In the mountains of Yemen, rebellion brews and spits out terror into the world. In Pakistan, a nuclear scientist escapes. And an agent in America, Justice, sees this and understands that the world is in danger. He must find the scientist before the terrorists do. If he doesn't millions will die. Will he save the day? As he peers deeper into the world of terrorism and the war on terror, Justice finds that things are never as they seem to be.
Not your average spy or thriller novel, this looks deep into the heart of terror. Dare to look inside!
|Publisher:||Alternative Book Press|
|Product dimensions:||5.25(w) x 8.00(h) x 0.65(d)|
About the Author
Born in the bubbling cauldron of Tanzania, where he picked up his first pen at the age of two and chewed. He's progressed much since then. He wrote his first story at 5, a knockoff of all the prince-saves-princess stories he'd read at the time. Life did not rest. It took him to India, then frigid Michigan. The shock, according to parent-sources, was a character building exercise. Lowhim, however, only remembered clenched fingers trying to write. Shorts about teen angst kept him going.
Soon he was hitchhiking the mountainous American West where the outlaw locals kept his journal full of color. It wasn't long before he joined the US Army where the detritus of Babylon only furthered his literary ambitions. Iraq wasn't done with him. He would return, an engineer in 5th SFG. When he returned from this trip, he finished his first novel.
Released upon the world, he attended Columbia University. He spent his free time writing and working with other authors. He graduated and has since been penning some of the most ambitious novels this side of that Pluto rock.
Lowhim currently lives with his girlfriend in the Bronx. You can visit his blog at: http://nelsonlowhim.blogspot.com/
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His novels are: When Gods Fail (the series), The Struggle Trilogy, Tree of Freedom, and CityMuse
Most Helpful Customer Reviews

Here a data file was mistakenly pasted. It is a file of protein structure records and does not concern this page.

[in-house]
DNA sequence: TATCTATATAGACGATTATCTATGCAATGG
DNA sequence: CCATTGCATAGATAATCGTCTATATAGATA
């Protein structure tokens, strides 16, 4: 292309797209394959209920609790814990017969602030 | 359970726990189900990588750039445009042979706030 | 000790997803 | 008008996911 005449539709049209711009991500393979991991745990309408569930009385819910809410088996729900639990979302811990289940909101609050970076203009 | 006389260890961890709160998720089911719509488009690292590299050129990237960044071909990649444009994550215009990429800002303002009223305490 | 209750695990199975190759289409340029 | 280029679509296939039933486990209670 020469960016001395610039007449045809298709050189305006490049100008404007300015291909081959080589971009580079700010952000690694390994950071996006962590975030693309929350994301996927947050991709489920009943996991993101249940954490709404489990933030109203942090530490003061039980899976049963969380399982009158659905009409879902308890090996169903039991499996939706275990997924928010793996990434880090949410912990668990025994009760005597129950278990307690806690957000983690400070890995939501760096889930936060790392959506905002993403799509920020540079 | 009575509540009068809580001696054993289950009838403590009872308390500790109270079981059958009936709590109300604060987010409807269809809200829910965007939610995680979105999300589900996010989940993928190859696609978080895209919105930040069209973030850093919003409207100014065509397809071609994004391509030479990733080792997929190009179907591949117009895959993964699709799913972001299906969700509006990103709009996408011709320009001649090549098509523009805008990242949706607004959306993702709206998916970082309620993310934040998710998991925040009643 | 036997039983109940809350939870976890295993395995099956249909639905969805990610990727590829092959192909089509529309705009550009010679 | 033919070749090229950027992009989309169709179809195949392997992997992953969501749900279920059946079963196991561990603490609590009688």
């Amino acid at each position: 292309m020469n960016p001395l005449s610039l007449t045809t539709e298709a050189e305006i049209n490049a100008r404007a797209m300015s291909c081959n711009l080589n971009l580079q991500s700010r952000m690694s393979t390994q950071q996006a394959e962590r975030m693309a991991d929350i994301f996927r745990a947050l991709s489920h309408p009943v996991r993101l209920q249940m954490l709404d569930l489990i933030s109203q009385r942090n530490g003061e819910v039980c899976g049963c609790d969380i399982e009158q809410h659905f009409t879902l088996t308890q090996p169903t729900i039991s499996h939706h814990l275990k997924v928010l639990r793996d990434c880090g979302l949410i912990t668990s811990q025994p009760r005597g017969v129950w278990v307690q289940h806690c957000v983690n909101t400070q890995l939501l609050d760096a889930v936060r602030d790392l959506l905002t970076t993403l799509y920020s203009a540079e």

In his book, Ministry of Bombs, Nelson Lowhim gives us three distinct characters and life situations and then intertwines them in such a way not only to bring them into each other's lives but to captivate his audience. Each character represents a different aspect of the world we live in where hate and bias often create a stifling culture. We meet Ali, an Al Qaeda leader seasoned in planning and carrying all types of terrorism, Dr. Naydar famous for his brilliant mind and design abilities with nuclear bombs and Justice, determined not to let 9/11 happen again, a Secret Agent on his first solo mission. Lowhim’s development of Dr Naydar and Ali is remarkable. In particular his portrayal of their inner struggles. Each is in a world where there seems to be no room for a change The lines are black and white. Yet they each began to listen to their hearts and to open their eyes. Perhaps all is not as it seems and change is needed. Nelson gives us such a look into Ali’s heart, such a raw pain, such an awareness of a future denied and such transparency. However, I found Justice’s story to be weak and unrealistic. Who could get even be an agent with that agency as ignorant, ill at ease and without initiative as he was? Did we have to repeat his phone calls to his boss with background laughter repeatedly as if the agency itself was a joke? And the whole thing with the paintings? Not to be a spoiler but there was so much to Justice that could have been handled better. Often with political, war type reading it is easy to get lost. At least for me. Not so here. We were going from one country to the other at the turn of the page, but did so fluidly. The plot flowed very well. Background information was developed in such a way it was difficult not to cheer for each character (okay, so I did.). I had some apprehension over the political leaning and persuasive element this type book might present and frankly a few spots early on that I felt affirmed those. The only thing he seemed to be adamant about was American forces enjoying and laughing about killing innocents (children). If I saw that tone in future books by him I would see it as a problem. Other than that it was well rounded. Lowhim is dealing with a sensitive topic and he did well in showing strengths, weaknesses and struggles of each. Lowhim impressed me with his writing skills, his ability to captivate the reader, the multifaceted storyline, the main characters and his supporting characters. He also did something that is rare in a young writer. He caused me to think, to question, to wonder and to do a self-check. For that I am glad. May I never be too stuck in my on way of thinking, but to be willing to stand back, examine a situation and make a decision based on what is before me at that time. We have areas that are unchangeable; my faith is one of those. On those we stand firm. But so many areas are not and this is a good reminder to look beyond stereotypical attitudes and philosophy. Great book! I am heading to the next one!! Join me?